As much as we love to complain about it, it's a fact that Ireland wouldn't be the beautiful, fertile and unique country it is without its delicate and important relationship to weather. The weather keeps our fields green, keep our waters active and affect the daily lives of all who live in Ireland.
So it's natural that an enormous amount of effort and consideration goes into the research and monitoring of it. As part of #ScienceWeek, weather has been at the forefront of discussions, from why are there so many rainbows in Ireland to the science of satellites.
But who are the ones crunching this data? Here are a few of the people sharing this vital information with us.
Wild Atlantic Ways
Human efforts to understand and master weather is as old as humans are themselves, and many important moments of history have been defined by storms, weather conditions and the sea.
Columba Creamer, the Port Meteorological Officer for Ireland, works in this area and explains where Met Éireann receives its data about marine storms, from buoys and voluntary observer ships, and why such data is so essential for an island nation like Ireland.
If you want to try your hand at observing Ireland's sea by boat, check out the video to learn how to do it!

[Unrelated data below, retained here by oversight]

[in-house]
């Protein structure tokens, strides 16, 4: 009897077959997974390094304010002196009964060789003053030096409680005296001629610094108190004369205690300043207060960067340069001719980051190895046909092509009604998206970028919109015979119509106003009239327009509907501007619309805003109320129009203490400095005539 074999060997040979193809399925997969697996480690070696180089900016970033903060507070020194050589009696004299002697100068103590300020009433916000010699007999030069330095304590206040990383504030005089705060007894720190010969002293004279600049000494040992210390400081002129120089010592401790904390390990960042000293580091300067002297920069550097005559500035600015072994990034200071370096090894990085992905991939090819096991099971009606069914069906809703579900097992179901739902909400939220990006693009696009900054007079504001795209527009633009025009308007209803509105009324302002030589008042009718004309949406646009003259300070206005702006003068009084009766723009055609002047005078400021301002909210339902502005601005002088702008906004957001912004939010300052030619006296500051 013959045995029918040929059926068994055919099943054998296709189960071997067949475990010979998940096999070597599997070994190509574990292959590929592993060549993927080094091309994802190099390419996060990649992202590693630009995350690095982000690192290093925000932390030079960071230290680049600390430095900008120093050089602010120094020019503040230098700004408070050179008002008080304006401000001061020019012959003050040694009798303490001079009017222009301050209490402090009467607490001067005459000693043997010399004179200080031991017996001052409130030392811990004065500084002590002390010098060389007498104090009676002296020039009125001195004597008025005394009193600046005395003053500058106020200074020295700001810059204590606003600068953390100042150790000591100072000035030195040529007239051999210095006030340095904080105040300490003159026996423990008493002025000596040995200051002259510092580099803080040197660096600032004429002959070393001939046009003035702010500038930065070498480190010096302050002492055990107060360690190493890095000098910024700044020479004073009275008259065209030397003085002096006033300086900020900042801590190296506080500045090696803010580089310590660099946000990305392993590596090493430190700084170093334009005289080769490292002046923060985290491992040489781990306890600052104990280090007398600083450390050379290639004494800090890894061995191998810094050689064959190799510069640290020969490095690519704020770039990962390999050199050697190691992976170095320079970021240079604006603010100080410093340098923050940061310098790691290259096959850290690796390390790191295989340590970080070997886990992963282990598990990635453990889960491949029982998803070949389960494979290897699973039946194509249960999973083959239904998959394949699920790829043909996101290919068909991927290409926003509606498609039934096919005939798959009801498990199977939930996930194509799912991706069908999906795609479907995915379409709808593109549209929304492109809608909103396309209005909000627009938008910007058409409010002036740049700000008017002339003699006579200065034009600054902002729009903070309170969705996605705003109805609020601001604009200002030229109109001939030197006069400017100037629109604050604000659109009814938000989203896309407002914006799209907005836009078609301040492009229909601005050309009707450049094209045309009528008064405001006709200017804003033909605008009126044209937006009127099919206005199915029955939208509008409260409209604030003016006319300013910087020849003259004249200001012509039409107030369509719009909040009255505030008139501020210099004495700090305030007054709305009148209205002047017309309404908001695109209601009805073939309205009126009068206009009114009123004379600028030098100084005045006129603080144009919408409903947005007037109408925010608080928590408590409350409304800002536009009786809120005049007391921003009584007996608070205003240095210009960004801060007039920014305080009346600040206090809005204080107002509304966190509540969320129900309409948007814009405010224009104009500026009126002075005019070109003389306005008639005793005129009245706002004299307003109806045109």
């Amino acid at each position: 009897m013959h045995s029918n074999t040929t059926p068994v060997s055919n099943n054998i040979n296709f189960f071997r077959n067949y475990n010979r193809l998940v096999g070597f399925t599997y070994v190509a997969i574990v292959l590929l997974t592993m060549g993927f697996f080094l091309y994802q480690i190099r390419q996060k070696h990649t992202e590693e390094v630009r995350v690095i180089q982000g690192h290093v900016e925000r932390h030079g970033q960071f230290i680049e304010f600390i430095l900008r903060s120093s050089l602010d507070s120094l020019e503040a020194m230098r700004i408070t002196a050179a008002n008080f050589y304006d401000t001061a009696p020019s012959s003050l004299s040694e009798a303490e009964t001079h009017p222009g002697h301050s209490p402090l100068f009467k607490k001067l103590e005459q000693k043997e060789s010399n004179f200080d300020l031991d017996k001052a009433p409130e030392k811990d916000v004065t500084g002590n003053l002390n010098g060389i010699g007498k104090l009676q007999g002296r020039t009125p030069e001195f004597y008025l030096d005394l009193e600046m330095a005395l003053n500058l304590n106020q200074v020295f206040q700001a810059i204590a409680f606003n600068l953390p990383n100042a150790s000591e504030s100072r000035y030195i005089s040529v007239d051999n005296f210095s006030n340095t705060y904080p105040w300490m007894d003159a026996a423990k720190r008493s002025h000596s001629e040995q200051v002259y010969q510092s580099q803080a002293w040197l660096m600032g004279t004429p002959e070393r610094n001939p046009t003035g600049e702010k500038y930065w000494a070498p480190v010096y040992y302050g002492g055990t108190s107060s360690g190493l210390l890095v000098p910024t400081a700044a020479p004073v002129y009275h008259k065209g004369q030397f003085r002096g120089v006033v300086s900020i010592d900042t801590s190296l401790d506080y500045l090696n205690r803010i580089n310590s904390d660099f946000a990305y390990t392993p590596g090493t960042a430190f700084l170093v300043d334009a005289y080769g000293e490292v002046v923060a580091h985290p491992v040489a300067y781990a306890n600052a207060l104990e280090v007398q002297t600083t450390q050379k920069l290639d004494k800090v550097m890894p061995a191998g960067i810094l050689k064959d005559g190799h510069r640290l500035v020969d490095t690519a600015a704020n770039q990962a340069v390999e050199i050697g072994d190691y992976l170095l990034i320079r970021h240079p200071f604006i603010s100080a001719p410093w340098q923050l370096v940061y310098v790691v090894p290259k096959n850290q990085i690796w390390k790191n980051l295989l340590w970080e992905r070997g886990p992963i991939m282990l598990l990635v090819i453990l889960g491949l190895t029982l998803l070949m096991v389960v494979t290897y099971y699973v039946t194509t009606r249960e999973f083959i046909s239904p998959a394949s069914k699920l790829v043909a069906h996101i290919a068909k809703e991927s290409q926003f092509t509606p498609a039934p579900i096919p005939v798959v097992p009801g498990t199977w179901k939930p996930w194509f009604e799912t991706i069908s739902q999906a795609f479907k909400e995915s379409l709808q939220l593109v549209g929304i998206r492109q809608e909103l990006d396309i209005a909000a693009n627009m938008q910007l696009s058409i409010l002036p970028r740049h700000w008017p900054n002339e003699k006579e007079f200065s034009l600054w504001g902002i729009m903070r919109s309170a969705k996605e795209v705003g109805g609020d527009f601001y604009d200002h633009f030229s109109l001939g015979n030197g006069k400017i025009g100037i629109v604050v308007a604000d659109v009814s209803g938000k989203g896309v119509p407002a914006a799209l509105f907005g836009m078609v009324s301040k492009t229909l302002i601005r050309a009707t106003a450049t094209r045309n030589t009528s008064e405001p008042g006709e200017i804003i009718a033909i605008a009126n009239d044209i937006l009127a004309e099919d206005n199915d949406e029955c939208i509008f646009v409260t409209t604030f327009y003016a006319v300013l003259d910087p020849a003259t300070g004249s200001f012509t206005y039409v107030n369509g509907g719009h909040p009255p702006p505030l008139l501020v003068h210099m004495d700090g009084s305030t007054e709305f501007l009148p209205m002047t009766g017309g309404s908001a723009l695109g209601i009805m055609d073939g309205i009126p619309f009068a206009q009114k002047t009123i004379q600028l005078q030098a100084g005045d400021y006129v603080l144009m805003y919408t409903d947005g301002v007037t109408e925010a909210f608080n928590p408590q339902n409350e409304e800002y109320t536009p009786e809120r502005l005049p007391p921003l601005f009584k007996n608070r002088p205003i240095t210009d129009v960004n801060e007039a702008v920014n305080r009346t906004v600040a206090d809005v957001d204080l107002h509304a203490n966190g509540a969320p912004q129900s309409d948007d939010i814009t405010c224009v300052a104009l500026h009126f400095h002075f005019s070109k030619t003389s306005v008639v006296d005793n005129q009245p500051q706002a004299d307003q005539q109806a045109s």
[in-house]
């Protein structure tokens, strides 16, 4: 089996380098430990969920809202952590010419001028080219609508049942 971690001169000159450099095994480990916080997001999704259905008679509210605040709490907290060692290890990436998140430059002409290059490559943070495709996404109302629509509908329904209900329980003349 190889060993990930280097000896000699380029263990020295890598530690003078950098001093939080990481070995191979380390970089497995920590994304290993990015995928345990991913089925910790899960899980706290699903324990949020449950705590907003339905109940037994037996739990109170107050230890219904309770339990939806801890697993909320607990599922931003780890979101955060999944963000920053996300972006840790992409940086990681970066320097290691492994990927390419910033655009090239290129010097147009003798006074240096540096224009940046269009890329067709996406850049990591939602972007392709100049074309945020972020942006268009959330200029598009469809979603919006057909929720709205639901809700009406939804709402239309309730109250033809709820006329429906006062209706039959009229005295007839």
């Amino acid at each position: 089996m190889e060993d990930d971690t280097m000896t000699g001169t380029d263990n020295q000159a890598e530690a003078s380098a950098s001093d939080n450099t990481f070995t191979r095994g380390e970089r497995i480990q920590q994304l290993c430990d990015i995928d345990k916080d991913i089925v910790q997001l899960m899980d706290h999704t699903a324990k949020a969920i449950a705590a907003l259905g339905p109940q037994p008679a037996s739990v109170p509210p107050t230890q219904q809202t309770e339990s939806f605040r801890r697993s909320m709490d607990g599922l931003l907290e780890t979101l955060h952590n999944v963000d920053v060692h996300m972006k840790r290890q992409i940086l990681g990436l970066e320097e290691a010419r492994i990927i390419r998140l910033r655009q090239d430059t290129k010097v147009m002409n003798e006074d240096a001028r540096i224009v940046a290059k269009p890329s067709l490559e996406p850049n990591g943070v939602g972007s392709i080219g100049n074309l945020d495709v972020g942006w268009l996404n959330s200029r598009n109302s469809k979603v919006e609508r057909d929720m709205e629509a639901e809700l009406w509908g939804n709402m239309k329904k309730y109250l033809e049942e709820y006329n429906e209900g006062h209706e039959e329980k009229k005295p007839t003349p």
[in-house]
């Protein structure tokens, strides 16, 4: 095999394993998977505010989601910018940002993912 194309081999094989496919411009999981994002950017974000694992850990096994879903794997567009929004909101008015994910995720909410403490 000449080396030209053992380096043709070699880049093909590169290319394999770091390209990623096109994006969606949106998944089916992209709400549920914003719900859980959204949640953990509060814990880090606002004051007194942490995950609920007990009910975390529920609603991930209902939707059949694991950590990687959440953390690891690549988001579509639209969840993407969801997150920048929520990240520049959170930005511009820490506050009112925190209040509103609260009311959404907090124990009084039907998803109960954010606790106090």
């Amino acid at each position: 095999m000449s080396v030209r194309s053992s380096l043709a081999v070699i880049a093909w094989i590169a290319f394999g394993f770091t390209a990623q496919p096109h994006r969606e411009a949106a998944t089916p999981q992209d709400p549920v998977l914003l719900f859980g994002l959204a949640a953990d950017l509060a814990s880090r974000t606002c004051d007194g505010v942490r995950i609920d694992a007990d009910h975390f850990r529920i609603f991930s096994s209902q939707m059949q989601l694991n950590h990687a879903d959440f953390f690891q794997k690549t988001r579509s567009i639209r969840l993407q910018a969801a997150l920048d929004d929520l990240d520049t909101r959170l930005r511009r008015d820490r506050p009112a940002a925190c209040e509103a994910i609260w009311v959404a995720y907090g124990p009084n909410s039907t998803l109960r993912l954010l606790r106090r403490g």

Figuring out flooding
Irish people are well-used to rain, although even after countless sodden centuries of it, we still don't understand it. Sinéad Duffy explains the different roles she's held in Met Éireann, from working at the military base at Casement as part of the Aviation Division, to radar meteorology.
Here, she tells us about how Met Éireann are working on a ground-breaking programme for the organisation to forecast floods and avoid the kinds of massive flooding the country saw in 2015 and 2016.
Ireland's cloned trees
As a small, farming nation with a rich history of agriculture, the weather is of enormous national importance in Ireland. Keith Lambkin, Senior Climatologist, measures everything from solar radiation entering earth's atmosphere to the spread of agricultural diseases entering Ireland.
Perhaps most fascinating, however, is his work with the International Phenological Gardens, a network of genetically cloned trees planted in Europe during the 1960s. By studying these gardens, meteorologists are able to gauge how Ireland's growing season is changing due to climate change.
To meet more of Met Éireann's staff, and learn about the important role they play in the weather, click here!